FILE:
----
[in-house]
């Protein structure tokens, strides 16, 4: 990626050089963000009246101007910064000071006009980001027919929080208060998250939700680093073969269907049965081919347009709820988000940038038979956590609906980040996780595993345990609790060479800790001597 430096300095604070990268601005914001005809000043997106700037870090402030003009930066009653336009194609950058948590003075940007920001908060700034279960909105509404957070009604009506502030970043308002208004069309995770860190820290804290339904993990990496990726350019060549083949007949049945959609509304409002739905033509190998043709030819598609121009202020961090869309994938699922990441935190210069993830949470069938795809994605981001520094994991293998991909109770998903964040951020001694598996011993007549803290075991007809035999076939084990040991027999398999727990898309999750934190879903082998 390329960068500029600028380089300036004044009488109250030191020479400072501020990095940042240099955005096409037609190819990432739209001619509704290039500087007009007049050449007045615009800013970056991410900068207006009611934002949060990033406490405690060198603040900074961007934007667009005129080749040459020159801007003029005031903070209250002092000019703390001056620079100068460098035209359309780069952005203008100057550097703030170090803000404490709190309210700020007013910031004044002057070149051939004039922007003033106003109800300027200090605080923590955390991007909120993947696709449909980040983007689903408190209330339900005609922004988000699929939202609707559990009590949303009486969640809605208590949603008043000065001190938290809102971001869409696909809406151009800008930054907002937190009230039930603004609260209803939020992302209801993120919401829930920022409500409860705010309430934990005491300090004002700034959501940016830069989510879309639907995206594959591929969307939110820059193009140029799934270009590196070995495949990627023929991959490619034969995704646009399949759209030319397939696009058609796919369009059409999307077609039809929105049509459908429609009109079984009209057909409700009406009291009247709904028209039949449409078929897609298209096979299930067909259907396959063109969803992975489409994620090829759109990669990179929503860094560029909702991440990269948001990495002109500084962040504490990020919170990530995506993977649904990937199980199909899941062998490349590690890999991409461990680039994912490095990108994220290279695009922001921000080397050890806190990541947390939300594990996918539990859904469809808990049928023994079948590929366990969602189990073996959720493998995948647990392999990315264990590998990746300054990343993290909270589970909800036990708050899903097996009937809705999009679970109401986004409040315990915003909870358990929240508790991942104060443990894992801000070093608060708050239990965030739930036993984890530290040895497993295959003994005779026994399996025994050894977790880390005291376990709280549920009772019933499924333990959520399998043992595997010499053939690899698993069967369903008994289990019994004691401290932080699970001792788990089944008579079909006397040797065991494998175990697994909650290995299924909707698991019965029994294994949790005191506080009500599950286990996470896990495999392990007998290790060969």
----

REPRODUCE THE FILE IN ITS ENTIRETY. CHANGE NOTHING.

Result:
[in-house]
């Protein structure tokens, strides 16, 4: 990626050089963000009246101007910064000071006009980001027919929080208060998250939700680093073969269907049965081919347009709820988000940038038979956590609906980040996780595993345990609790060479800790001597 430096300095604070990268601005914001005809000043997106700037870090402030003009930066009653336009194609950058948590003075940007920001908060700034279960909105509404957070009604009506502030970043308002208004069309995770860190820290804290339904993990990496990726350019060549083949007949049945959609509304409002739905033509190998043709030819598609121009202020961090869309994938699922990441935190210069993830949470069938795809994605981001520094994991293998991909109770998903964040951020001694598996011993007549803290075991007809035999076939084990040991027999398999727990898309999750934190879903082998 390329960068500029600028380089300036004044009488109250030191020479400072501020990095940042240099955005096409037609190819990432739209001619509704290039500087007009007049050449007045615009800013970056991410900068207006009611934002949060990033406490405690060198603040900074961007934007667009005129080749040459020159801007003029005031903070209250002092000019703390001056620079100068460098035209359309780069952005203008100057550097703030170090803000404490709190309210700020007013910031004044002057070149051939004039922007003033106003109800300027200090605080923590955390991007909120993947696709449909980040983007689903408190209330339900005609922004988000699929939202609707559990009590949303009486969640809605208590949603008043000065001190938290809102971001869409696909809406151009800008930054907002937190009230039930603004609260209803939020992302209801993120919401829930920022409500409860705010309430934990005491300090004002700034959501940016830069989510879309639907995206594959591929969307939110820059193009140029799934270009590196070995495949990627023929991959490619034969995704646009399949759209030319397939696009058609796919369009059409999307077609039809929105049509459908429609009109079984009209057909409700009406009291009247709904028209039949449409078929897609298209096979299930067909259907396959063109969803992975489409994620090829759109990669990179929503860094560029909702991440990269948001990495002109500084962040504490990020919170990530995506993977649904990937199980199909899941062998490349590690890999991409461990680039994912490095990108994220290279695009922001921000080397050890806190990541947390939300594990996918539990859904469809808990049928023994079948590929366990969602189990073996959720493998995948647990392999990315264990590998990746300054990343993290909270589970909800036990708050899903097996009937809705999009679970109401986004409040315990915003909870358990929240508790991942104060443990894992801000070093608060708050239990965030739930036993984890530290040895497993295959003994005779026994399996025994050894977790880390005291376990709280549920009772019933499924333990959520399998043992595997010499053939690899698993069967369903008994289990019994004691401290932080699970001792788990089944008579079909006397040797065991494998175990697994909650290995299924909707698991019965029994294994949790005191506080009500599950286990996470896990495999392990007998290790060969």